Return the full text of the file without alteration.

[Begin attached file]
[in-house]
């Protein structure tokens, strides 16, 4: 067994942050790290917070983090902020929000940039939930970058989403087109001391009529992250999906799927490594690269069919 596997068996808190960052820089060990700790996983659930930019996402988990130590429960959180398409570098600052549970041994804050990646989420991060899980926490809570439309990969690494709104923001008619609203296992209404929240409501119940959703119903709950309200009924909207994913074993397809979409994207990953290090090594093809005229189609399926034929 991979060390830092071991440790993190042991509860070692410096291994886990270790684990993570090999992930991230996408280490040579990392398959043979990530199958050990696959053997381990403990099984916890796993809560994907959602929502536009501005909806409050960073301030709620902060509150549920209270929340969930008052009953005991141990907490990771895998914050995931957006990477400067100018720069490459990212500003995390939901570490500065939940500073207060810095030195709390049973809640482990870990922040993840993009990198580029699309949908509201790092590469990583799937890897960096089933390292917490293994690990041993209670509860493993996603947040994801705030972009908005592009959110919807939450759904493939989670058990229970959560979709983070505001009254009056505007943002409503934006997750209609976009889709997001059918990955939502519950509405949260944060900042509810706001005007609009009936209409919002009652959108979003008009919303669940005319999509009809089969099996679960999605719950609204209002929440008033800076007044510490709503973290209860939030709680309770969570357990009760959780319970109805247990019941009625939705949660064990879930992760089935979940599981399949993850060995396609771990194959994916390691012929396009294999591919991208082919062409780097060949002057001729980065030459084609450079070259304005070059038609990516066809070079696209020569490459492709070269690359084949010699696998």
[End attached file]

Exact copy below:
[in-house]
């Protein structure tokens, strides 16, 4: 067994942050790290917070983090902020929000940039939930970058989403087109001391009529992250999906799927490594690269069919 596997068996808190960052820089060990700790996983659930930019996402988990130590429960959180398409570098600052549970041994804050990646989420991060899980926490809570439309990969690494709104923001008619609203296992209404929240409501119940959703119903709950309200009924909207994913074993397809979409994207990953290090090594093809005229189609399926034929 991979060390830092071991440790993190042991509860070692410096291994886990270790684990993570090999992930991230996408280490040579990392398959043979990530199958050990696959053997381990403990099984916890796993809560994907959602929502536009501005909806409050960073301030709620902060509150549920209270929340969930008052009953005991141990907490990771895998914050995931957006990477400067100018720069490459990212500003995390939901570490500065939940500073207060810095030195709390049973809640482990870990922040993840993009990198580029699309949908509201790092590469990583799937890897960096089933390292917490293994690990041993209670509860493993996603947040994801705030972009908005592009959110919807939450759904493939989670058990229970959560979709983070505001009254009056505007943002409503934006997750209609976009889709997001059918990955939502519950509405949260944060900042509810706001005007609009009936209409919002009652959108979003008009919303669940005319999509009809089969099996679960999605719950609204209002929440008033800076007044510490709503973290209860939030709680309770969570357990009760959780319970109805247990019941009625939705949660064990879930992760089935979940599981399949993850060995396609771990194959994916390691012929396009294999591919991208082919062409780097060949002057001729980065030459084609450079070259304005070059038609990516066809070079696209020569490459492709070269690359084949010699696998």